The Dow Jones Industrial Average is making back yesterday's losses on trade optimism and solid economic data. In today's Morning Movers, we...
•...explain why the market isn't worried about inflation; •...review Delta Air Lines' (DAL) earnings; •...highlight a Deutsche Bank upgrade of General Electric (GE).
The trade war has yet to show signs of hitting the economy, and that's good enough for the stock market this morning.
S&P 500 futures have advanced 0.6%, while Dow Jones Industrial Average futures have gained 189 points, or 0.8%. Nasdaq Composite futures have risen 0.6%.
The market's resilienc e leaves markets caught in a feedback loop. President Donald Trump won't stop pressing ahead with tariffs until the market drops. But the fact that the market won't drop means that the president will continue with tariffs. That means we could be stuck trading in a range for quite a while--unless China agrees to negotiate with Trump.
And that's what the bulls appear to be hanging their hats on. Tigress Financial's Ivan Feinseth, for one, observes that the China's Shanghai Composite has dropped 23% from its late January high, while the S&P 500 is off just 3.%%. That would appear to put pressure on China to negotiate, especially if U.S. economic data remain strong. "Economic data from both countries continue to support this as the U.S. economy remains strong and China's economy continues to show signs of weakness," he explains. "The test for the U.S. stock market will be if CEOs bring down forward guidance due to anticipated effects of increased trade tariffs as they report Q2 results."
So far so good. Delta Air Lines (DAL) reported better-than-expected earnings, and raised its dividend this morning, helping boost its shares after yesterday's selloff in the sector. Tomorrow brings earnings from Citigroup (C), JPMorgan Chase (JPM), and Wells Fargo (WFC).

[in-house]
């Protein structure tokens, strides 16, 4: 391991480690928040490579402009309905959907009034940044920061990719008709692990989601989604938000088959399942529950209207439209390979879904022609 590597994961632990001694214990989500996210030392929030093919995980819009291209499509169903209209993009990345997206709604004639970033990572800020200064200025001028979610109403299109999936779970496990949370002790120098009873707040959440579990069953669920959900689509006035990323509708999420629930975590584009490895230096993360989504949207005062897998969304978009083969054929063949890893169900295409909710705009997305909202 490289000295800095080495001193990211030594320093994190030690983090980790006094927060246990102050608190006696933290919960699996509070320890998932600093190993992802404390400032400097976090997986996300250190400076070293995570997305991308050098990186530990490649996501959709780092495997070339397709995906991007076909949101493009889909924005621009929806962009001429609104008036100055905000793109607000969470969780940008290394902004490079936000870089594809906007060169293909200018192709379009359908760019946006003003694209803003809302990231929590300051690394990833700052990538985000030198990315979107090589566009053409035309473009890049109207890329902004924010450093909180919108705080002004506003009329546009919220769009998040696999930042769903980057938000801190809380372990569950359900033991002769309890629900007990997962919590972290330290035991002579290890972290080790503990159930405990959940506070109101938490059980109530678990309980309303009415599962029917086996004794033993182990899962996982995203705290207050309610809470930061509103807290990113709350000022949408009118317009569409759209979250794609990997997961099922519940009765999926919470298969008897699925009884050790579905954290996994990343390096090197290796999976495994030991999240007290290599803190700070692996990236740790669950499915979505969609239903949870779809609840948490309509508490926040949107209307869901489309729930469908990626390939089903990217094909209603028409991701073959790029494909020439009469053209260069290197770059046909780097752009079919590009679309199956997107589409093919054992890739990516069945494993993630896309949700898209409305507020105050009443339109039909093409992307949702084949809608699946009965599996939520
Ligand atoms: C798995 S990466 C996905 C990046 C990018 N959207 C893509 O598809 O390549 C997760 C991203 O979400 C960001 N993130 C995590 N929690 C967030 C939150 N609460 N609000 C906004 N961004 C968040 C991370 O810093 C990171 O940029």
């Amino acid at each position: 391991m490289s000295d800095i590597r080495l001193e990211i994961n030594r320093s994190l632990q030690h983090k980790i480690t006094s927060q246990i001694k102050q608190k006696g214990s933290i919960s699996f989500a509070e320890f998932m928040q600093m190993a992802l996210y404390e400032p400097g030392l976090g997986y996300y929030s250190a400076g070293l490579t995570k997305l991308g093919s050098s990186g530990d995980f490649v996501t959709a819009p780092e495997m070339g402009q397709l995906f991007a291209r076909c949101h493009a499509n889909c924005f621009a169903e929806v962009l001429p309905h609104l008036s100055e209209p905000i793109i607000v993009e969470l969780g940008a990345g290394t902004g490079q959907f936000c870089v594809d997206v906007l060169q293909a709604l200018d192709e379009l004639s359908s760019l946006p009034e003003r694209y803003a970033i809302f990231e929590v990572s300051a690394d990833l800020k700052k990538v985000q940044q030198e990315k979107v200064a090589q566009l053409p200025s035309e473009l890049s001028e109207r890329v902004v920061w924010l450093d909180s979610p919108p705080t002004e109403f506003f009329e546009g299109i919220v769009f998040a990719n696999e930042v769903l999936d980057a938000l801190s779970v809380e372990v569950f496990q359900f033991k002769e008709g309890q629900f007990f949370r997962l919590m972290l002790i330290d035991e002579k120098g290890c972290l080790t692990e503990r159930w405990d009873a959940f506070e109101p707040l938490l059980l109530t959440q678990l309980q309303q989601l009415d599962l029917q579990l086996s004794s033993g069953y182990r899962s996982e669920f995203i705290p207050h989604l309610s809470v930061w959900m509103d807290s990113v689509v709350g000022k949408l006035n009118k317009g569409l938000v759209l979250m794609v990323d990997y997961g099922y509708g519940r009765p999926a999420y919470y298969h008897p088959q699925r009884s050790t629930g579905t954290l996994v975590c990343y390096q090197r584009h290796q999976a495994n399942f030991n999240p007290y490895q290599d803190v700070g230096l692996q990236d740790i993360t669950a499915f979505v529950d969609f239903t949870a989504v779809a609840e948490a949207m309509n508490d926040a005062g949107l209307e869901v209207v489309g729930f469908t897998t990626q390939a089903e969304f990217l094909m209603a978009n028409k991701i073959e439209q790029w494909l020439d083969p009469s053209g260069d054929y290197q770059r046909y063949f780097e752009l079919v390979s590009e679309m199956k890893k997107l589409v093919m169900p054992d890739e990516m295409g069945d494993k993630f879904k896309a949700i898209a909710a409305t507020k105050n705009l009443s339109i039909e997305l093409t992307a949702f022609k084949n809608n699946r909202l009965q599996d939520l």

And the U.S. certainly doesn't seem to be feeling the impact of a trade war just yet. The consumer price index rose 2.9% in June from a year ago, the fastest pace in six years. Excluding food and energy, so-called core CPI rose 2.3%, equaling last month's reading. The numbers might not be as strong as they look at first glance. BMO Capital Markets' Ian Lynge n notes that the three-month annualized rate now stands at 1.7%, the lowest since July 2017. "Troubling, but not enough to derail the Fed from its'gradual' path," he explains.
And perhaps that's why the stock market is celebrating this morning. With no sign of overheating, but no signs of trade-war damage either, perhaps this bull market can live a little longer.
Earnings & News
Broadcom (AVGO) is down 9.7% to $219.86 after announcing it plans to buy software vendor CA Inc. (CA), up 18.3% to $44.02.
Delta Air Lines (DAL) is up 1.7% to $50.70 after reporting second-quarter earnings. The airline earned $1.77 a share, a nickel better than analysts' estimates, on revenue of $11.78 billion, just above the $11.73 billion consensus. For the full year, Delta lowered its guidance, as it now expects to earn between $5.35 and $5.70 a share, compared with the $5.69 consensus.
Papa John's (PZZA) is up 4% to $50.28 on news that its founder will resign as chairman.
Weatherford International (WFT) is u 3.1% to $3.60 on news it sold its drilling rig business to Kuwait, Saudi Arabia, and Algeria for $278.5 million. - Teresa Rivas
Upgrades & Downgrades
Emerson Electric (EMR) is up 0.9% to $$69.70 after Deutsche Bank resumed coverage of the stock and upgraded it to Hold.
General Electric (GE) is up 1% to $14.13 after Deutsche Bank resumed coverage of the stock and upgraded it to Buy.
Johnson & Johnson (JNJ) is up 0.9% to $127.41 after Goldman Sachs upgraded it to Neutral.
NetApp (NTAP) is up 1.8% to $81 after Guggenheim initiated coverage with a Buy rating.
Perrigo (PRGO) is down 2.4% to $75.82 after Goldman Sachs downgraded it to Sell. - T.R.
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